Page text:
Farmers Bank and Trust has acquired Bank of Prescott by way of a merger.
Announced Friday through an FB&T statement, the Nevada County- and Columbia County-based institutions are now one. The move comes as Farmers Bank expands its reach throughout the state.
“Farmers Bank & Trust is excited about the opportunity to serve the community of Prescott,” said Chris Gosnell, chief executive officer of Farmers Bank. “Upon completion, this transaction will present a good opportunity to continue our financial services expansion in Arkansas along the I-30 Interstate corridor.”
Although the deal was announced officially Friday, the merger approval order was filed Oct. 11 by the Federal Reserve System.
Farmers Bank and Bank of Prescott were previously direct competitors in the Hope market, according to the filing. One matter addressed in the merger hinged on the potential competitive imbalance in the market that could come about by the combination of the two banks.
Farmers Bank, according to the Federal Reserve, controlled $117.6 million, or 28.9%, of the Hope market deposits, while Bank of Prescott, the third-largest competitor in the market, controlled $58.6 million, or 14.2%, of the deposits.
“On consummation of the proposal, Farmers Bank would remain the largest depository institution in the Hope market, controlling approximately $176.2 million in deposits, which would represent approximately 42.6 percent of market deposits,” said the 17-page Federal Reserve Board approval order.
Ultimately, though, the Federal Reserve concluded that even by the merging of two direct competitors, Hope residents would still have enough other choices for their banking needs.
“Although consummation of this proposal would eliminate one existing competitor, the Hope market would continue to be served by seven depository institutions,” the approval filing said.
The U.S. Department of Justice, after conducting its own review of the potential merger, also agreed with the Federal Reserve.
“…Consummation of the proposal would not likely have a significantly adverse effect on competition in any relevant banking market, including the Hope market,” the filing stated. “In addition, the appropriate banking agencies have been afforded an opportunity to comment and have not objected to the proposal.”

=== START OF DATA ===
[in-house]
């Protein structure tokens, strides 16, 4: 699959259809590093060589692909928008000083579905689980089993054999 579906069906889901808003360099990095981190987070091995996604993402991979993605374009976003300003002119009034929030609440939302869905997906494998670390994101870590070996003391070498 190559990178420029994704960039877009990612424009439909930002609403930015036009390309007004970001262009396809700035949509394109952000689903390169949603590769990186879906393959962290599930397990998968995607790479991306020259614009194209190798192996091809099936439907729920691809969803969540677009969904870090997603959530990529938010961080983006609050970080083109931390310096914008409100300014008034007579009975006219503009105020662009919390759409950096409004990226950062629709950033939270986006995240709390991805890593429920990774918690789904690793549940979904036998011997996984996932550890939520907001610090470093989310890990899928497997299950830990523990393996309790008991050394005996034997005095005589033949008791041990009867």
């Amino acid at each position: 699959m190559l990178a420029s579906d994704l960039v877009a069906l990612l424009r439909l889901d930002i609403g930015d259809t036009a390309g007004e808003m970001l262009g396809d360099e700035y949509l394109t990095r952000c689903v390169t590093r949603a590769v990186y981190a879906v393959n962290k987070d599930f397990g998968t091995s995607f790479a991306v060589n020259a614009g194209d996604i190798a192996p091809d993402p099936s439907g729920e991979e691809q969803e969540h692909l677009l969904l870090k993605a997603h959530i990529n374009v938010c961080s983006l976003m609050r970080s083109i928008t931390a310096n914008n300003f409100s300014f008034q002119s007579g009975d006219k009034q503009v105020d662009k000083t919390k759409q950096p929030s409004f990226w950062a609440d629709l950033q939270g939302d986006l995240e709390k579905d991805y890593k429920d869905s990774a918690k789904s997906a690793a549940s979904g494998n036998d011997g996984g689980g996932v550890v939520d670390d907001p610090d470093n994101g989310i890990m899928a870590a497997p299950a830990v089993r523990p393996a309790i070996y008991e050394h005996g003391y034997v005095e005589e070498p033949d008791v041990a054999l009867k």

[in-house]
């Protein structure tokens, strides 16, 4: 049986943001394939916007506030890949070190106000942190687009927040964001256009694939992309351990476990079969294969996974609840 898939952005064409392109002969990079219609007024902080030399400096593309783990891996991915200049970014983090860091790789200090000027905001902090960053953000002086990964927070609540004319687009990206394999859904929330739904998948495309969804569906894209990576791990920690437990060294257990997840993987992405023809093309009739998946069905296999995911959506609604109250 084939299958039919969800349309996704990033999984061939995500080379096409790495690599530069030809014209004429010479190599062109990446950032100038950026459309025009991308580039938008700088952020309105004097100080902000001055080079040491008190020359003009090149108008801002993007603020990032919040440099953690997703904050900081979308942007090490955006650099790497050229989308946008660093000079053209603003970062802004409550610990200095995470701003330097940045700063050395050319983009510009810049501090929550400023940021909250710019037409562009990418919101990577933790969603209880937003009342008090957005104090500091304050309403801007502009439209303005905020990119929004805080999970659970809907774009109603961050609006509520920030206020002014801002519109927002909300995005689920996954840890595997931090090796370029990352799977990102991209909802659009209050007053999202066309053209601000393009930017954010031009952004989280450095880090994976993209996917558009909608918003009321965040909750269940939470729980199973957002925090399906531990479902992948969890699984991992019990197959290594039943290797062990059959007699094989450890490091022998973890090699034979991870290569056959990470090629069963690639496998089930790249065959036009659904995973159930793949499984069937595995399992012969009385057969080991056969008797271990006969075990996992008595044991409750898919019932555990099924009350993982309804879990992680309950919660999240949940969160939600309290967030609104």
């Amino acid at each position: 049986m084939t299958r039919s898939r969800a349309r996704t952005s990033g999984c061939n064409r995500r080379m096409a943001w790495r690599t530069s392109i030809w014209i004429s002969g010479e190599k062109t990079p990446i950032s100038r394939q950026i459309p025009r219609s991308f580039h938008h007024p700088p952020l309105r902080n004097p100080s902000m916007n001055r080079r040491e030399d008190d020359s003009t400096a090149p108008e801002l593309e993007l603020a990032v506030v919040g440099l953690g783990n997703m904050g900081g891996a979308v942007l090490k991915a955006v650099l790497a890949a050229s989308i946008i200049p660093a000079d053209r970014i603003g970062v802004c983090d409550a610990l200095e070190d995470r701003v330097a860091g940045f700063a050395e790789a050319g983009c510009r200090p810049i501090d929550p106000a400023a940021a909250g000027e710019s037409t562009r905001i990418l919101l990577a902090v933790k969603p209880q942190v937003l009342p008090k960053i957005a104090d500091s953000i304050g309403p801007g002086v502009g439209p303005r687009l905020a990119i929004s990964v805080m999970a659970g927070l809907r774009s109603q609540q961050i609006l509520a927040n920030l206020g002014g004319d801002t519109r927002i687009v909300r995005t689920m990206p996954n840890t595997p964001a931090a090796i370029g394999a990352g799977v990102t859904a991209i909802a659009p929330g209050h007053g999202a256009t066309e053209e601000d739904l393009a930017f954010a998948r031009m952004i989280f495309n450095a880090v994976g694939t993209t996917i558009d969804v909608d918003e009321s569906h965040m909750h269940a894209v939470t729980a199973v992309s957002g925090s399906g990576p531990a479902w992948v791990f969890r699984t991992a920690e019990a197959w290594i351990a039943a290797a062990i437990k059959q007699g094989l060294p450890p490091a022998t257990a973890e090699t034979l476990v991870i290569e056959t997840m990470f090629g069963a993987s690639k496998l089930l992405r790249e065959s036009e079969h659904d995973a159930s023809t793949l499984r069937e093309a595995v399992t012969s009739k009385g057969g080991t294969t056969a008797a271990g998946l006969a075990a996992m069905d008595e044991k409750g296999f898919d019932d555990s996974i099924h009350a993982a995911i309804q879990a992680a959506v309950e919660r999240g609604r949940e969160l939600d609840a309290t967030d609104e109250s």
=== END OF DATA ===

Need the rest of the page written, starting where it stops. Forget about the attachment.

With the merger, the privately held Farmers Bank now contains approximately $1.7 billion in consolidated assets and $965.8 million in deposits. Before the merger, Farmers Bank assets totaled $1.6 billion, with roughly $907.2 million in deposits, making for the 14th largest insured depository institution in Arkansas. Bank of Prescott, or Prescott Bancshares as it is also known, held $67 million in assets and controlled $58.6 million in deposits, making it the 99th largest depository institution in the state, according to the Federal Reserve order.
Farmers Bank, even after the deal, remains as the 508th largest insured depository organization in the United States, with over 20 locations in Arkansas and Texas. It was founded in Magnolia in 1906. Bank of Prescott began business in 1904.
“This transaction allows us to partner with a strong community bank that is focused on providing great customer service with a deep commitment to the communities where it operates, and a great place for employees to perform and advance,” John Brannan Jr., chief executive officer at Bank of Prescott. “We look forward to working with the management team of Farmers Bank & Trust to make this a smooth transition for our customers and employees.”
According to Friday’s news release, Farmers Bank will convert all Bank of Prescott accounts to Farmers Bank & Trust during the weekend of Saturday, Dec. 7. Customers of Bank of Prescott can expect to receive specific details regarding the conversion process well in advance of any changes. Until the conversion is complete, customers of both banks will continue to conduct business as usual at their bank locations.
“Bank of Prescott customers should continue to use their same checks, debit cards, and online banking services. If customers have questions, they should contact their local office,” the statement said.